1. www.idosr.org Scovia 11 ©IDOSR PUBLICATIONS International Digital Organization for Scientific Research ISSN: 2579-0781 IDOSR JOURNAL OF EXPERIMENTAL SCIENCES 9(1) 11-29, 2023. Evaluation of the impacts of care givers on malnourished children in Ishaka Adventist Hospital Nassali Scovia School of Nursing sciences, Kampala International University Western campus, Uganda ABSTRACT This study was done to evaluate the knowledge, attitude and practices of care givers of malnourished children less than five years in Ishaka Adventist Hospital, Uganda. This was a cross-sectional descriptive study that targeted care givers of malnourished children below five years. Forty two care givers (using fishers’ method) were sampled using simple random technique and basing on the inclusion and exclusion criteria stated therein. Data was collected using semi structured questionnaires and data was analyzed using SPSS version 22.1 and was also assisted by excel in drawing charts and figures. During data collection, absolute ethical considerations were followed. 100% response rate was achieved, and the results showed that the majority of participants 20 (48%) were aged 18-24 years and 83% were females and majority of care takers were peasants 37(88%) and surprisingly 30(74%) had never completed primary level. 71% of respondents defined malnutrition as when the child is having a big head and a swollen stomach and a majority 26(62%) mentioned poor hygiene, un safe water, diseases and infection were the causes of malnutrition, good enough majority of them had knowledge on signs of malnutrition, care takers had a mixed attitude about malnutrition and some attributed it to bad lack in the family and majority of the mothers were breast feeding their children. In conclusion, participants had good knowledge and the care takers also had good attitude towards different feeding habits and it was recommended that outreach programs targeting care takers should be emphasized. Keywords: malnutrition, feeding habits, care takers, infection INTRODUCTION Globally, Malnutrition in children is common and results in both short and long term irreversible negative health outcomes including stunted growth which may also be linked to cognitive developmental deficits, underweight and wasting [1; 2; 3]. The World Health Organization estimates that malnutrition accounts for 54 percent of child mortality worldwide, WHO also estimates that childhood underweight is the cause for about 35% of all deaths annually of children under the age of five years worldwide [1, 4]. In Africa, it’s estimated that about 20% of the household have got an episode of malnutrition in one of the family members. Malnutrition contributes directly to increased poverty and, in the long term, it can have a negative effect on a country’s economic growth of up to 3 percent of annual GDP. Children in poor, indigenous, and rural communities suffer the worst rates of stunting (low height for age, an indicator of chronic malnutrition) [5, 6]. In East Africa especially Kenya, malnutrition is still a serious public health problem that requires urgent attention. There has been an upward trend, suggesting deterioration over the years. Well thought out and targeted intervention programmes are long overdue [7]. There is a need to emphasize on the importance of having a well- established surveillance system which would ensure necessary and timely action through involving stake holders like mothers and care takers [8, 3]. The population of Uganda is raising and this makes the population less likely to access food to feed the children and entire family. The persistent high rates of malnutrition in Uganda also attest to this reality: 38 percent of children under 5 suffer from chronic malnutrition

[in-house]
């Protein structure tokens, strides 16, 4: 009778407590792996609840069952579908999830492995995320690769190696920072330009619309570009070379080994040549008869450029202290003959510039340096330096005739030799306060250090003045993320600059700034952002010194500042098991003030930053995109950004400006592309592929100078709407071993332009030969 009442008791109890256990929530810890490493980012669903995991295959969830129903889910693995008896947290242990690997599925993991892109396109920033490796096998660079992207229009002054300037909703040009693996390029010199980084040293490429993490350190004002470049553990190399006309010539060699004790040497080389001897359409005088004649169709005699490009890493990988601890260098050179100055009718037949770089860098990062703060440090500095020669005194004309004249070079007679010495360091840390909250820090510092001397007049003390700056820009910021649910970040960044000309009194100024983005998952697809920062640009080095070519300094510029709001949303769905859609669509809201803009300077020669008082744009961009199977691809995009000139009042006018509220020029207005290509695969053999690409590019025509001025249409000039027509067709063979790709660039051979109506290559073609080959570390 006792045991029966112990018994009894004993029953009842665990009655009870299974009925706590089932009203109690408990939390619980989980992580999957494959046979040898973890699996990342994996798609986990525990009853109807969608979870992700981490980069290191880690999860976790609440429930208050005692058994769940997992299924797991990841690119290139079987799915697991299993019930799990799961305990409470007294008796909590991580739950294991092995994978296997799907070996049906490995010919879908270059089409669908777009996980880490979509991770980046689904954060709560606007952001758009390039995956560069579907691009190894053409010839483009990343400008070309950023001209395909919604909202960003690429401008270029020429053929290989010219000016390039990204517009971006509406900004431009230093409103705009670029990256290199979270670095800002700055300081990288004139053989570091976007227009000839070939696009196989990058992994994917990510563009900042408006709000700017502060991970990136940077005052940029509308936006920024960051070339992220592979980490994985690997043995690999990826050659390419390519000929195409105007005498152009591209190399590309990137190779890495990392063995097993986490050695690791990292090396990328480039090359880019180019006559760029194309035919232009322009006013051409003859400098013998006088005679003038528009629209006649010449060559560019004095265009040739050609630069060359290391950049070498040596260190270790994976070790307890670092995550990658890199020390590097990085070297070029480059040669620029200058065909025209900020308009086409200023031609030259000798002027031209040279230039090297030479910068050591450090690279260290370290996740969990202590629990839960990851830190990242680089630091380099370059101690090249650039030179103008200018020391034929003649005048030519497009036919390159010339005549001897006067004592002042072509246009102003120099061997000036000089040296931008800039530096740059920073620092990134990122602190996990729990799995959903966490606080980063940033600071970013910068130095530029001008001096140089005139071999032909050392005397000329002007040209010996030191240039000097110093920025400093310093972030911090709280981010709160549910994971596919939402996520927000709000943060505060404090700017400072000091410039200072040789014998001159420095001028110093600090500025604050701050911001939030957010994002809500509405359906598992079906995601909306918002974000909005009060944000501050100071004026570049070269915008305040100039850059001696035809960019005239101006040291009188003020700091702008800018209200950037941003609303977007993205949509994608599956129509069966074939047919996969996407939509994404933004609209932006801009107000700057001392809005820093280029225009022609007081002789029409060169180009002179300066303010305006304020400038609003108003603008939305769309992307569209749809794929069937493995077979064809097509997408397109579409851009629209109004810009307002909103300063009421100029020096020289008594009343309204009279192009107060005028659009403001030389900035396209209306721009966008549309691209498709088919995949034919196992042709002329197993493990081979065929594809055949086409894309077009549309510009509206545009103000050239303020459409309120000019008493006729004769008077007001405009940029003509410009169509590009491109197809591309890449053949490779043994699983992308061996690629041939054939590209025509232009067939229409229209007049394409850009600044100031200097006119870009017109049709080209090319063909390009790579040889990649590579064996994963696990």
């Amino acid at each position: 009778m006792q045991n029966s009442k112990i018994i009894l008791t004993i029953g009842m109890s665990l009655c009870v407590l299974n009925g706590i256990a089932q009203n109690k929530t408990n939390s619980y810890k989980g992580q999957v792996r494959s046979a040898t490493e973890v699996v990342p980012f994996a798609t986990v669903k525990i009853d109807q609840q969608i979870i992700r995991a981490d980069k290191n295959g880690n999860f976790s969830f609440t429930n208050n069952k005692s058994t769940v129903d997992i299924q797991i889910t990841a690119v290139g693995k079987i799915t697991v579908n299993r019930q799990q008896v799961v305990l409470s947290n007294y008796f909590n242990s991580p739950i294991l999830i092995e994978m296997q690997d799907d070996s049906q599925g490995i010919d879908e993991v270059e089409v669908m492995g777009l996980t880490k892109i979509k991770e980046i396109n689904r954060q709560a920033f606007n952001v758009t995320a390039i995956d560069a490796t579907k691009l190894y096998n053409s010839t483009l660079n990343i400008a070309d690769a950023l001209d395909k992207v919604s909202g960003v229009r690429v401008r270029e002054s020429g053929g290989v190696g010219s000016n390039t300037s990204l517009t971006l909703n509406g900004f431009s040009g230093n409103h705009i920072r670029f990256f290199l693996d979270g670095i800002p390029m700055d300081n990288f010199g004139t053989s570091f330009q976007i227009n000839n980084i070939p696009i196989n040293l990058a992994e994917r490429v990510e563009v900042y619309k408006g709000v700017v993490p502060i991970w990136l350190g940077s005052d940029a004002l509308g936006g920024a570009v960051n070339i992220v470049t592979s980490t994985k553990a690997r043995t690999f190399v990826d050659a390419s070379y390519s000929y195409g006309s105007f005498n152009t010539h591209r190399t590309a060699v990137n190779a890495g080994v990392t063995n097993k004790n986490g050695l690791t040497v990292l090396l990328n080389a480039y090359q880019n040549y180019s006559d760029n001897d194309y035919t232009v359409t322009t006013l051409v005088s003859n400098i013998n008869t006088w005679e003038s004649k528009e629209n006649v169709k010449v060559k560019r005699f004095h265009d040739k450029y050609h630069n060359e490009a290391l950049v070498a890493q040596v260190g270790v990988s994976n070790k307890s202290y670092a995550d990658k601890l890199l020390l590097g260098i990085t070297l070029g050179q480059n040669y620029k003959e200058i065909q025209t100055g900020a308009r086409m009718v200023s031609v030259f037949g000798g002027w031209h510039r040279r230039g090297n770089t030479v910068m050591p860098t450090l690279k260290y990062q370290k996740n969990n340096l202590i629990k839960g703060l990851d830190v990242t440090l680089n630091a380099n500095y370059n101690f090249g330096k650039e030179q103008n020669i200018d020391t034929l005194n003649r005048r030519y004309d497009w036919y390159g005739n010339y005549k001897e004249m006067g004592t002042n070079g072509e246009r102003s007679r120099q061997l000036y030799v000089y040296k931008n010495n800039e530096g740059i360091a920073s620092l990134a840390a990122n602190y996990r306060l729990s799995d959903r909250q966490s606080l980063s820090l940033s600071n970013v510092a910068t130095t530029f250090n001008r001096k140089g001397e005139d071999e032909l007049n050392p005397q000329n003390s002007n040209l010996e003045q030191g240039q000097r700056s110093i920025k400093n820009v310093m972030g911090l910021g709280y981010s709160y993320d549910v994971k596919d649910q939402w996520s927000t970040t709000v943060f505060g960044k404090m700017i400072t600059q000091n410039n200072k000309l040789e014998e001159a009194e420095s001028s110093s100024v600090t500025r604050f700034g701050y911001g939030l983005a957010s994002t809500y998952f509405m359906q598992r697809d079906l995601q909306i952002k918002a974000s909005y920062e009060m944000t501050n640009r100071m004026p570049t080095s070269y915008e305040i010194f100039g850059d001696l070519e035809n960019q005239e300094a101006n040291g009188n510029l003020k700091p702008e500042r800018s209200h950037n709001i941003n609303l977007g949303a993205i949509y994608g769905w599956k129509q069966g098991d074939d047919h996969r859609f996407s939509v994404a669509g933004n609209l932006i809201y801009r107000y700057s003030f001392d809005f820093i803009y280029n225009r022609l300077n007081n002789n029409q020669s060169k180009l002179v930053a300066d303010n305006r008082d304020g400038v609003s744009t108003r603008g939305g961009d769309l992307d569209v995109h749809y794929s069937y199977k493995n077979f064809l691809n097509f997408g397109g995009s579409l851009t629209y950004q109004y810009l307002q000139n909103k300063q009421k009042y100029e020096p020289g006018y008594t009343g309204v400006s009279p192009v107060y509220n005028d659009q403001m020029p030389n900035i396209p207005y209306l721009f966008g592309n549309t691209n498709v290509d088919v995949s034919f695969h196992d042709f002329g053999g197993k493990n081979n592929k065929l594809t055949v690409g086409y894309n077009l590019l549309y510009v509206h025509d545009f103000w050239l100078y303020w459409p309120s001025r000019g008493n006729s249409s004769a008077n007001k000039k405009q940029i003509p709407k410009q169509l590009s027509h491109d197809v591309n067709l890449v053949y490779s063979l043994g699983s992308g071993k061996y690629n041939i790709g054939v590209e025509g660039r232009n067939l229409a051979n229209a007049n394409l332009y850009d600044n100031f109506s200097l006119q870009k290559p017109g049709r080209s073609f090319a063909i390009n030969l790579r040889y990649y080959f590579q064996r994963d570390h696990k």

2. www.idosr.org Scovia 12 (stunting), 16 percent from underweight and 6 percent from acute malnutrition though Uganda has ratified a range of international covenants and committed itself to ending hunger and malnutrition [9]. Taking two broad forms, under nutrition and over nutrition, the under nutrition in children causes direct structural damage to the brain and impairs infant motor development and exploratory behavior. Children who are undernourished before age of two and gain weight quickly later in childhood and in adolescence are at high risk of chronic diseases related to nutrition. Studies have found a strong association between under nutrition and child mortality [10; 3; 8]. Undernourished girls tend to grow into short adults and are more likely to have small children. Prenatal malnutrition and early life growth patterns can alter metabolism and physiological patterns and have lifelong effects on the risk of cardiovascular disease. Children who are undernourished are more likely to have lower educational achievement and economic status, and give birth to smaller infants. Children often face malnutrition during the age of rapid development, which can have long-lasting impacts on health [11]. Once malnutrition is treated, adequate growth is an indication of health and recovery. Even after recovering from severe malnutrition, children often remain stunted for the rest of their lives. Even mild degrees of malnutrition double the risk of mortality for respiratory and diarrheal disease mortality and malaria. This risk is greatly increased in more severe cases of malnutrition [12, 8]. Problem statement Globally, a recent analysis that compared different causes of mortality and morbidity showed that maternal and child malnutrition is the single leading cause of health loss worldwide [13]. Furthermore, the consequences of inadequate Infant and Young Child Feeding remain a common health problem usually most prevalent between 6-24 months, and one of the major underlying causes of morbidity and mortality in children of developing countries with a direct and indirect contribution of up to 60% of child mortality reported in developing countries [14]. The burden of childhood malnutrition is significant globally, out of 555.729 million under five children population; 32% are stunted, 3.5% are severely wasted and 20.2% are underweight [15; 4]. Malnourished children experience developmental delays, cognitive impairment, weight-loss and illness as a result of inadequate intake of protein, calories and other nutrients [16; 6]. On Africa’s continent, out of about 141.9 million under five population; 40% are stunted, 3.9% are wasted and 21.9% are underweight yet also it has been indicated that Inadequate Infant and Young Child Feeding practices are a major risk factor associated with childhood malnutrition; catalyzed by poverty, ignorance and lack of knowledge about balanced diet especially in developing countries of Africa [17, 8, 4]. In East Africa, Nutritional studies have been reported more frequently in countries like Kenya with the prevalence of stunting among children aged 6-59 months being 47%, and the prevalence increasing with age through 36-47 months (58%), Severe stunting was found in 23.4% of the children. Stunting peaked (56%) in children aged 36-47 months, and compared to other age-groups, stunting was significantly (p<0.01) more likely in children aged 36-47 months. A similar proportion (51.3%) of males were stunted as females (48.7%) with a stunting rate of 34.6%, under weight of 26.5%, and wasting of 6.2% among children aged five and below. In the same study, most (89.3%) caregivers reported that they were experiencing food shortages. Families dealt with food shortages by reducing the amount of food eaten (52%) and eating less-expensive food (39%) [18]. In Uganda, Childhood malnutrition has been reported to be one of the highest diseases among the developing countries and still affects over 2 million Ugandan children under the age of five years [19]. In Uganda,33% of children aged five years